By Mortz C. Ortigoza
QUEZON CITY – Pangasinan Second District Rep. Leopoldo Bataoil has no regrets of his early decision not to display his name in all his projects in the eight towns of the district. Bataoil said until now he still keep in his mobile phone the text message he sent to Engineer Rodolfo Dion, chief of the 2nd Engineering District in Pangansinan instructing him not to put signage announcing to the public that he was responsible for the projects being constructed in his district . “I just felt good by not showing to the public that I interceded for the projects I constructed there,” Bataoil said. He said his daughter kept badgering him in his earlier term as solon not to put signage with his name as “it is awkward” despite the non- passing into law of the Anti-Epal Bill.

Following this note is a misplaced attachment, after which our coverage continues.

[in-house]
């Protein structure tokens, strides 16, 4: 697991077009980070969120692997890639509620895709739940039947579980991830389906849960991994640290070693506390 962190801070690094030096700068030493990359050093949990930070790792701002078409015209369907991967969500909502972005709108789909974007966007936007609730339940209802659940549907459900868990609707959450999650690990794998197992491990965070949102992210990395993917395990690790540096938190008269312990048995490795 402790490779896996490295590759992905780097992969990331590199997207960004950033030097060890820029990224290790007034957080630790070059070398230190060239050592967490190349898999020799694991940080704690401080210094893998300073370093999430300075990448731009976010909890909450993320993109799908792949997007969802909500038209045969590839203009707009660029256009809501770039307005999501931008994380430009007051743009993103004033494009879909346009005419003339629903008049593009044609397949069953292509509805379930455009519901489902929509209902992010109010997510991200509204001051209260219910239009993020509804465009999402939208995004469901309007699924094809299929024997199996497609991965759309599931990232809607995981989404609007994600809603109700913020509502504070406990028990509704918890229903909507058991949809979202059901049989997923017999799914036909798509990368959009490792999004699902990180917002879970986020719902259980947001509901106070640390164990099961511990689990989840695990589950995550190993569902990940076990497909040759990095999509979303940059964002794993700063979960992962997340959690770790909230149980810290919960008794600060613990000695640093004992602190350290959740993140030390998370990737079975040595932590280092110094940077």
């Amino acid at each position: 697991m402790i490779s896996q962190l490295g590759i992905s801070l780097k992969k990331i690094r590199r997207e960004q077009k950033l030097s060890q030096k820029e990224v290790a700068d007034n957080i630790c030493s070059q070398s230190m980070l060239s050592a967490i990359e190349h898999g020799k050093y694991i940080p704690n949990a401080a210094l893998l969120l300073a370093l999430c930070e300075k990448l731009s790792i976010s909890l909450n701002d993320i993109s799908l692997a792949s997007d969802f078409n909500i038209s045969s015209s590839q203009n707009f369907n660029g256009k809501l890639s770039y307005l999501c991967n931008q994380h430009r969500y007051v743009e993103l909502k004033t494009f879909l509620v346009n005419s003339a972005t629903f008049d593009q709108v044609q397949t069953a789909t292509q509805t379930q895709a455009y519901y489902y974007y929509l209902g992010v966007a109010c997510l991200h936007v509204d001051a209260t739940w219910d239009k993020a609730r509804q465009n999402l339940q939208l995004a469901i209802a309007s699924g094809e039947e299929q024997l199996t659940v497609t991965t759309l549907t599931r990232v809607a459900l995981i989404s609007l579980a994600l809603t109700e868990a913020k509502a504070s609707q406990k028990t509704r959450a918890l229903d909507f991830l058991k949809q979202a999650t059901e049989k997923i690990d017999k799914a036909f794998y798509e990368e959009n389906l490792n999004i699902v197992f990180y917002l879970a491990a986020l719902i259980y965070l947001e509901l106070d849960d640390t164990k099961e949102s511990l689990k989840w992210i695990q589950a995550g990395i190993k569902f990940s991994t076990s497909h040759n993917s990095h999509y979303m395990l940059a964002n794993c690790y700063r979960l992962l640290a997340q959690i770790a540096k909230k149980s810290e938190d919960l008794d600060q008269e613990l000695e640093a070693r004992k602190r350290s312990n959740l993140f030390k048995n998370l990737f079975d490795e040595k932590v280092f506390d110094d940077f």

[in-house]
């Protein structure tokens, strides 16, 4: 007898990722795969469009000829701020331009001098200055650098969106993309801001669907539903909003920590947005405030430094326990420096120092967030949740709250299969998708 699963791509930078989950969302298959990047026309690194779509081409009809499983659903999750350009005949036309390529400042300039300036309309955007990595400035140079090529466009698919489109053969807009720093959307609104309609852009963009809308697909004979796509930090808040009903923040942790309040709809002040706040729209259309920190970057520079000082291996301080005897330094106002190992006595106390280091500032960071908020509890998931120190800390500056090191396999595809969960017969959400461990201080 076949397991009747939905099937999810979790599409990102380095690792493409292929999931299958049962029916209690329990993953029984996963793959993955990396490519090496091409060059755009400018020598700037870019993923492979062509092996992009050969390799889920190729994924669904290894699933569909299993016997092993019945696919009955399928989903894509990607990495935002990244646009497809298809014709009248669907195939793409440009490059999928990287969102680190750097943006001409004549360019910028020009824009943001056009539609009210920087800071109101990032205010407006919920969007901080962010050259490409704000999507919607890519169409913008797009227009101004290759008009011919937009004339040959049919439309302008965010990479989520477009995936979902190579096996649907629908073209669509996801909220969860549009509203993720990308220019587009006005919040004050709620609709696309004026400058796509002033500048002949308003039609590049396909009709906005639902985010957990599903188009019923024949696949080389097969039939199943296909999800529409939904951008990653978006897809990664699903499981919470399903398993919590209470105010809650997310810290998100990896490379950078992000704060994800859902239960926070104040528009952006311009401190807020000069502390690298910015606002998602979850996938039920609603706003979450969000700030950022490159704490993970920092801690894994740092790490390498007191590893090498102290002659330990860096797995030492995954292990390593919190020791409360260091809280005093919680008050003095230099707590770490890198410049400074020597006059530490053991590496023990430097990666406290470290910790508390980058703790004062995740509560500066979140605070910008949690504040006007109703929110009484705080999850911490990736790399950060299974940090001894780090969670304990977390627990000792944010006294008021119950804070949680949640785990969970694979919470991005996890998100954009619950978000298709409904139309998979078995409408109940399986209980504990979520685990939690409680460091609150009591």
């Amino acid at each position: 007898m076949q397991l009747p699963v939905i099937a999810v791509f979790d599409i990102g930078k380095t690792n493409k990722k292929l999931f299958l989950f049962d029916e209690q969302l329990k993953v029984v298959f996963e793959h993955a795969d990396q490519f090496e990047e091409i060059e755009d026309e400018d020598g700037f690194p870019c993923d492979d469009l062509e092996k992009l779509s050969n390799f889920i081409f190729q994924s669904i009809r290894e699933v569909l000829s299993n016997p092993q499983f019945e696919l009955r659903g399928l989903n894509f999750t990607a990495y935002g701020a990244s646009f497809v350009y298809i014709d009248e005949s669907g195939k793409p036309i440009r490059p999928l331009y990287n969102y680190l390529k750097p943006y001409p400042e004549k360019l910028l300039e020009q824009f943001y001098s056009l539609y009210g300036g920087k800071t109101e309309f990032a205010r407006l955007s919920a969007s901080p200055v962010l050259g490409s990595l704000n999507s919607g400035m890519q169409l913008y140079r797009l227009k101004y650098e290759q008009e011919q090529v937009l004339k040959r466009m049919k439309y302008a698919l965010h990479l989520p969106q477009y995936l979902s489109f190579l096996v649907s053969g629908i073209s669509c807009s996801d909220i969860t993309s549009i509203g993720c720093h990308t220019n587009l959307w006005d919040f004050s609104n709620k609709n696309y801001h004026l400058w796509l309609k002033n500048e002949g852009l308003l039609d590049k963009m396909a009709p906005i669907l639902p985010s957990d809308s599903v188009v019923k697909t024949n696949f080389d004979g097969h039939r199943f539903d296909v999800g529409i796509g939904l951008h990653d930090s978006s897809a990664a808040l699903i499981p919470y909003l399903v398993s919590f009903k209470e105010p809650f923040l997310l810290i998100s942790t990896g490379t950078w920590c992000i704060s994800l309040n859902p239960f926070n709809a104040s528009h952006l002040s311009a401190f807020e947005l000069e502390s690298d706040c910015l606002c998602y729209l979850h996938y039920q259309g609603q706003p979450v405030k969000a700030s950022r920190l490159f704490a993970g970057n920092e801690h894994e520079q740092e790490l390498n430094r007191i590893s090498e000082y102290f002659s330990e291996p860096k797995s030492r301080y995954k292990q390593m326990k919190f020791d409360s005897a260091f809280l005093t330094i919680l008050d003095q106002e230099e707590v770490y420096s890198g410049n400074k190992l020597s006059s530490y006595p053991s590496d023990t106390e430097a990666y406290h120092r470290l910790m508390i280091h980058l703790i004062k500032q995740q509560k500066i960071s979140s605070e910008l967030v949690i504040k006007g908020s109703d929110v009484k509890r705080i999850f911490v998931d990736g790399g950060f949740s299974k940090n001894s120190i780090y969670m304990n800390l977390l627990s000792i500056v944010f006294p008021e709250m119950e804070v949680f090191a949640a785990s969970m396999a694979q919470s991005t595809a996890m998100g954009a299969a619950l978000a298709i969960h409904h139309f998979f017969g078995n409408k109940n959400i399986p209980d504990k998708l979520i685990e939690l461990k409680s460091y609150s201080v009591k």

Anti Epal Bill or Senate Bill No. 1967 is an act prohibiting public officers from claiming credit through signage announcing a public works project. Epal” is slang for “ma-papel” a Filipino term for scene stealer in affairs that are not necessarily theirs to handle or decide on. Proponents of the bill assailed elective officials’ propensity to put billboard near the project with their name on it as if it was their personal money that bankrolled the infrastructure. Eng. Dion has confirmed Bataoil resolved to withhold his name from his infrastructure projects. He said Bataoil asked him to remove his name on the signage of all his projects in deference to the Anti- Epal Bill. Dion said the lawmaker, through an SMS, instructed him to remove all the signage the DPWH has put to all his projects like roads and school buildings. Dion, who oversees projects from the national government in the second and fourth congressional districts in the province, lauded Bataoil for his decision. Dion said the bill was passed by Senator Merriam Santiago at the House of Senate. The bill said posting names on government projects by members of congress are “unnecessary and highly unethical” and “promotes a culture of political patronage and corruption.” The bill imposes a jail term of between six months and one year on a public official who would have his or her name or image printed on a “signage announcing a proposed or ongoing public works project.” The prohibition also applies to existing government projects that are undergoing maintenance or rehabilitation. But Dion said one can not blame other congressmen in the province who post their name on projects because it comes from their P70 million priority development assistant fund (PDAF) and from the national government.